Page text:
A computational and experimental study of flush heat sources in liquids
Haukenes, Larry Olaf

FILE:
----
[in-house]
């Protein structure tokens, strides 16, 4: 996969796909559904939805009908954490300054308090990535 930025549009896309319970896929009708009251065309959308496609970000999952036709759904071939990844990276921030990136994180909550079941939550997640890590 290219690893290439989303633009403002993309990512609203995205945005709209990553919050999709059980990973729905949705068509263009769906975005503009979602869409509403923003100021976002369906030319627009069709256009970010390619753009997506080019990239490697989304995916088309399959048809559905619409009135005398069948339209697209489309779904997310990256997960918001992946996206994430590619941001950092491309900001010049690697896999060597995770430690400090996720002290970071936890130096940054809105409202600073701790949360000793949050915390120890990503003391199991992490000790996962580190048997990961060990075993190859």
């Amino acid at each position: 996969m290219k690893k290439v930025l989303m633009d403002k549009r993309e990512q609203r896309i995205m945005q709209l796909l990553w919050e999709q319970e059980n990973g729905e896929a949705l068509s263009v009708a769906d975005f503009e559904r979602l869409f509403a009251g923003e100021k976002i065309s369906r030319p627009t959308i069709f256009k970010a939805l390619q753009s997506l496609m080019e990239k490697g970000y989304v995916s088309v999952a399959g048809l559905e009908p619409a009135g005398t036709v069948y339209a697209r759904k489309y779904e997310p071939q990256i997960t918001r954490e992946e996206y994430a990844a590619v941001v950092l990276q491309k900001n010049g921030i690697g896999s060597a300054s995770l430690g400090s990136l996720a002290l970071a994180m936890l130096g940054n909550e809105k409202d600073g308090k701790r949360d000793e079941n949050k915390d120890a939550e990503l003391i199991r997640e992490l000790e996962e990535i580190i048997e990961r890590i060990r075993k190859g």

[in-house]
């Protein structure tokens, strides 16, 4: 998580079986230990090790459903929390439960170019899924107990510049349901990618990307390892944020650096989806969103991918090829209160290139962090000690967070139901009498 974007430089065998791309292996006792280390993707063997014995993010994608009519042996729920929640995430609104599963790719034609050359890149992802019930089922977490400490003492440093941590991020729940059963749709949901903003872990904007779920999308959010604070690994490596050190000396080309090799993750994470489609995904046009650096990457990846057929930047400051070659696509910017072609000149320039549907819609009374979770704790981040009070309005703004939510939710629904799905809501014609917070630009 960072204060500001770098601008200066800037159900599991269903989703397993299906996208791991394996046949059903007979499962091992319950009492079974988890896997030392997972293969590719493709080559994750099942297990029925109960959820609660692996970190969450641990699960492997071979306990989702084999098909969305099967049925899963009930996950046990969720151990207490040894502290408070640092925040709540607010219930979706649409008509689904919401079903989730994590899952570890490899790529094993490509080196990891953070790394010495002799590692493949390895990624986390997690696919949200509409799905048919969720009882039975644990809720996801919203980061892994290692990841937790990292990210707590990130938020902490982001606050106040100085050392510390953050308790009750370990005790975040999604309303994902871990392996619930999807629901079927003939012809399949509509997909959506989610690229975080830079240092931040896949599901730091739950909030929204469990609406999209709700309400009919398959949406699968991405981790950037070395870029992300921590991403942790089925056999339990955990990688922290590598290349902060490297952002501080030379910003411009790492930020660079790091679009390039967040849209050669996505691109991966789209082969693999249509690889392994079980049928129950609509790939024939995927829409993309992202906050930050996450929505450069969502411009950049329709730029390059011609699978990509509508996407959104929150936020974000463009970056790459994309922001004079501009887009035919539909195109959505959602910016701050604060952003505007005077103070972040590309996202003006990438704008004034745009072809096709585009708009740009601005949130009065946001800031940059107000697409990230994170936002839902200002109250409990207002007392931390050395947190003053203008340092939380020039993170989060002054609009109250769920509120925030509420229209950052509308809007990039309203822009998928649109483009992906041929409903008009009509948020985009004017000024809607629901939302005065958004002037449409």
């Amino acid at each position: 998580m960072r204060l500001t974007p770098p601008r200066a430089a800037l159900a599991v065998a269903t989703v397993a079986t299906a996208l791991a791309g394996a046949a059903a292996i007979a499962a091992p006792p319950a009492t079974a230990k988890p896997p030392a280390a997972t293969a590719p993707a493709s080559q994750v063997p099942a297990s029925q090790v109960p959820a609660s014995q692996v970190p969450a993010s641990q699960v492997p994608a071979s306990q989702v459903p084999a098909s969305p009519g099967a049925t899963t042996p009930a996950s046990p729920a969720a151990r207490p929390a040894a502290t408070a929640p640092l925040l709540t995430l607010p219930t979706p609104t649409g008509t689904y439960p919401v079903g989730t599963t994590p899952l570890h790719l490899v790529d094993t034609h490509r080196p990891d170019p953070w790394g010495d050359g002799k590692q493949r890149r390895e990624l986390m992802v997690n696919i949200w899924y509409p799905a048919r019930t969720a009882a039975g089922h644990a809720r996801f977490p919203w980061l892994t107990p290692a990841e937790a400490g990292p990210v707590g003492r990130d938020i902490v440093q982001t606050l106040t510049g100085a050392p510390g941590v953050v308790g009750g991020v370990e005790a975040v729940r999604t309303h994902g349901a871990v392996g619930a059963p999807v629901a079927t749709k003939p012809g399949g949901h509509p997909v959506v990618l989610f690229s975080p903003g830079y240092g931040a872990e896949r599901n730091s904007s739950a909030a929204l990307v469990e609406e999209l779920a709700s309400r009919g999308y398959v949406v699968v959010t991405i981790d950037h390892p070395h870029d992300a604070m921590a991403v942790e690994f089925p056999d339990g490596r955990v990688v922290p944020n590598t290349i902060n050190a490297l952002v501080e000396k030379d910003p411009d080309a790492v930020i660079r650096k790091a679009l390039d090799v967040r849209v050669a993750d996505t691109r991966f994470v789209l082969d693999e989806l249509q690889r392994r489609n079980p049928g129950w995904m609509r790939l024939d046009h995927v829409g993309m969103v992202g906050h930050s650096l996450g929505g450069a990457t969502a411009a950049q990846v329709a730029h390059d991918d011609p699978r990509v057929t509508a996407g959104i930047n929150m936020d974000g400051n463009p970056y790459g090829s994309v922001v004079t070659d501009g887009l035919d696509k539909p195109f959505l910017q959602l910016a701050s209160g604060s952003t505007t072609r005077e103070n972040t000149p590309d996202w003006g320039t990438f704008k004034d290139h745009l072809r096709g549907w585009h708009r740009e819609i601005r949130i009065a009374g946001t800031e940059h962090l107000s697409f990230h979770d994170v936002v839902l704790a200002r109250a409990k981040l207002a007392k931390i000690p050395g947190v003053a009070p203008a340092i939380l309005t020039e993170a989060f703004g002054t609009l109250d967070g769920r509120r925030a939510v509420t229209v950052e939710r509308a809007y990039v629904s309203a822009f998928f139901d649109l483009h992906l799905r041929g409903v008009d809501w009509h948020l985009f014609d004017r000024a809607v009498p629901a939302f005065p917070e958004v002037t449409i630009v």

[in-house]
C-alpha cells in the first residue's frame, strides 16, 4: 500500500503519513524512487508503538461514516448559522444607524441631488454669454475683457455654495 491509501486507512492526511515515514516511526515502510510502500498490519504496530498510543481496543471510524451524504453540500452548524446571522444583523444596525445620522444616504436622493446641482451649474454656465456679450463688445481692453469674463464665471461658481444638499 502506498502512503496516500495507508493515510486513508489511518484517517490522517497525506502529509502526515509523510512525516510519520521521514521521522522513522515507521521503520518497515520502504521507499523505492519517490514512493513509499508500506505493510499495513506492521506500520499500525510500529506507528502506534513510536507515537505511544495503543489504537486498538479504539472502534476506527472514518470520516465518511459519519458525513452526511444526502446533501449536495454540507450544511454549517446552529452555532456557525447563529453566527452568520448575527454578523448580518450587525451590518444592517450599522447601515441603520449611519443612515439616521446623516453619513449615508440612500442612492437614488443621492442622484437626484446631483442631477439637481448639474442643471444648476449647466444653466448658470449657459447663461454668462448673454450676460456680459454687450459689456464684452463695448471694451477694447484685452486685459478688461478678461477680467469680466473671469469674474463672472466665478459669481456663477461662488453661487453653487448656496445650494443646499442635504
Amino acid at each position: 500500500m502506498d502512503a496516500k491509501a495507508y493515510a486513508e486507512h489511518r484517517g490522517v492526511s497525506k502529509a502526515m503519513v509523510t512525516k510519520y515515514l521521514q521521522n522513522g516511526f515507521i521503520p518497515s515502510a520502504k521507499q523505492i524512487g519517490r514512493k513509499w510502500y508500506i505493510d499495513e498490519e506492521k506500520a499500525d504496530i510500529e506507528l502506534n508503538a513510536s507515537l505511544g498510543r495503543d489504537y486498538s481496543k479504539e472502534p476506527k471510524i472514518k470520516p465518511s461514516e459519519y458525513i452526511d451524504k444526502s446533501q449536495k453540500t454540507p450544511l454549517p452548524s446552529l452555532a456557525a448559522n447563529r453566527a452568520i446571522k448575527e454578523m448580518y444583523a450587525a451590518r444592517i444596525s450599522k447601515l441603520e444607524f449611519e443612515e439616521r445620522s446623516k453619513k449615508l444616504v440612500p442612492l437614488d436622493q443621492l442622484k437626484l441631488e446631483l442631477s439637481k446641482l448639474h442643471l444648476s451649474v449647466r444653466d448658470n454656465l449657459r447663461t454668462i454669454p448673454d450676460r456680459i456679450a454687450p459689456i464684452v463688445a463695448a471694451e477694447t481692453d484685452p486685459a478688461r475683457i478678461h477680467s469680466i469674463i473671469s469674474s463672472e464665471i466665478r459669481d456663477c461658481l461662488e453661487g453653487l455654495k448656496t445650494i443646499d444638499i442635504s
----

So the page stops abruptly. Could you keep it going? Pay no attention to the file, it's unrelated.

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A numerical investigation of two-dimensional natural convection flow and heat transfer from a substrate-mounted flush heat source immersed in a liquid-filled square enclosure was conducted. The study is relevant to direct liquid-immersion cooling of electronic-components. A control volume based finite-difference model that accounts for conduction heat transfer within the substrate and heat source and the coupled natural convection in the fluid was utilized. Numerical predictions were obtained for a wide range of Rayleigh and Prandtl numbers, substrate to fluid and heat source to fluid thermal conductivity ratios and other geometrical parameters that may be encountered in practice. An increase in Rayleigh number lead to more vigorous flow and promoted cooling. No noticeable effect on the nondimensional temperature was observed when changing the Prandt number from 7 to 100. Little reduction in maximum temperatures was observed when substrate and component to fluid thermal conductivity ratios were increased beyond 10 and 25, respectively. Component to substrate width ratio change from .25 to .999 resulted in approximately linear decrease in the maximum temperature. A companion experimental study of three- dimensional natural convection transport from a flush mounted array of heat sources in water was also conducted. Computer temperatures compared favorably to appropriate experimental data.
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